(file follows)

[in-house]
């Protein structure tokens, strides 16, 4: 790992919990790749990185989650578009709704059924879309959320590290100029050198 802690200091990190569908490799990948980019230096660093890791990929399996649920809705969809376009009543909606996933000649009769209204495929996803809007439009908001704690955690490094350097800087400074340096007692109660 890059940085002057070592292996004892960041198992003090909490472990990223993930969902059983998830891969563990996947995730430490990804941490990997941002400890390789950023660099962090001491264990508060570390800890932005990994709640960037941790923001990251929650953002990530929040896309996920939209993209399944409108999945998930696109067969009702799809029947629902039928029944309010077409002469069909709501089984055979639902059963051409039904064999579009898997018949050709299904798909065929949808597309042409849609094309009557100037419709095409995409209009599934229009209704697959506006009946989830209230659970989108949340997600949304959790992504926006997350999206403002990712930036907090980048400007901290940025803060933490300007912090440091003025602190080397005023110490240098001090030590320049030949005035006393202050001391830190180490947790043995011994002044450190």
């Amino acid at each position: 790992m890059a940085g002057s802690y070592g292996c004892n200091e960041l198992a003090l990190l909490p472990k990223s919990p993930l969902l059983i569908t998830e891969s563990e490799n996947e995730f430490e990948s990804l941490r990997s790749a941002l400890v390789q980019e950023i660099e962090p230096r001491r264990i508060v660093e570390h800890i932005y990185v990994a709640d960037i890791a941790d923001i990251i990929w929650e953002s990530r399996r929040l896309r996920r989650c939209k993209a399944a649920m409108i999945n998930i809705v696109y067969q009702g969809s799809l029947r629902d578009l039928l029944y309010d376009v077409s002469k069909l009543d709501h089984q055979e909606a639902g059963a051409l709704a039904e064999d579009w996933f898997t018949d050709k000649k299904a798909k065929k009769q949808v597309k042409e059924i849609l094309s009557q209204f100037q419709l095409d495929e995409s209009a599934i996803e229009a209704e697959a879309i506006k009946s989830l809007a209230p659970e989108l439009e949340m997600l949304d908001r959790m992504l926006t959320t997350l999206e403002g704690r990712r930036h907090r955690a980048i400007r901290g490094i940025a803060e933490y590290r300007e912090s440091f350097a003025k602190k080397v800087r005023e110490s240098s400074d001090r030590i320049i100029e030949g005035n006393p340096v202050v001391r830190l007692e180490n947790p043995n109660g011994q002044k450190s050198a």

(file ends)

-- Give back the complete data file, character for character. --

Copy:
[in-house]
């Protein structure tokens, strides 16, 4: 790992919990790749990185989650578009709704059924879309959320590290100029050198 802690200091990190569908490799990948980019230096660093890791990929399996649920809705969809376009009543909606996933000649009769209204495929996803809007439009908001704690955690490094350097800087400074340096007692109660 890059940085002057070592292996004892960041198992003090909490472990990223993930969902059983998830891969563990996947995730430490990804941490990997941002400890390789950023660099962090001491264990508060570390800890932005990994709640960037941790923001990251929650953002990530929040896309996920939209993209399944409108999945998930696109067969009702799809029947629902039928029944309010077409002469069909709501089984055979639902059963051409039904064999579009898997018949050709299904798909065929949808597309042409849609094309009557100037419709095409995409209009599934229009209704697959506006009946989830209230659970989108949340997600949304959790992504926006997350999206403002990712930036907090980048400007901290940025803060933490300007912090440091003025602190080397005023110490240098001090030590320049030949005035006393202050001391830190180490947790043995011994002044450190």
């Amino acid at each position: 790992m890059a940085g002057s802690y070592g292996c004892n200091e960041l198992a003090l990190l909490p472990k990223s919990p993930l969902l059983i569908t998830e891969s563990e490799n996947e995730f430490e990948s990804l941490r990997s790749a941002l400890v390789q980019e950023i660099e962090p230096r001491r264990i508060v660093e570390h800890i932005y990185v990994a709640d960037i890791a941790d923001i990251i990929w929650e953002s990530r399996r929040l896309r996920r989650c939209k993209a399944a649920m409108i999945n998930i809705v696109y067969q009702g969809s799809l029947r629902d578009l039928l029944y309010d376009v077409s002469k069909l009543d709501h089984q055979e909606a639902g059963a051409l709704a039904e064999d579009w996933f898997t018949d050709k000649k299904a798909k065929k009769q949808v597309k042409e059924i849609l094309s009557q209204f100037q419709l095409d495929e995409s209009a599934i996803e229009a209704e697959a879309i506006k009946s989830l809007a209230p659970e989108l439009e949340m997600l949304d908001r959790m992504l926006t959320t997350l999206e403002g704690r990712r930036h907090r955690a980048i400007r901290g490094i940025a803060e933490y590290r300007e912090s440091f350097a003025k602190k080397v800087r005023e110490s240098s400074d001090r030590i320049i100029e030949g005035n006393p340096v202050v001391r830190l007692e180490n947790p043995n109660g011994q002044k450190s050198a």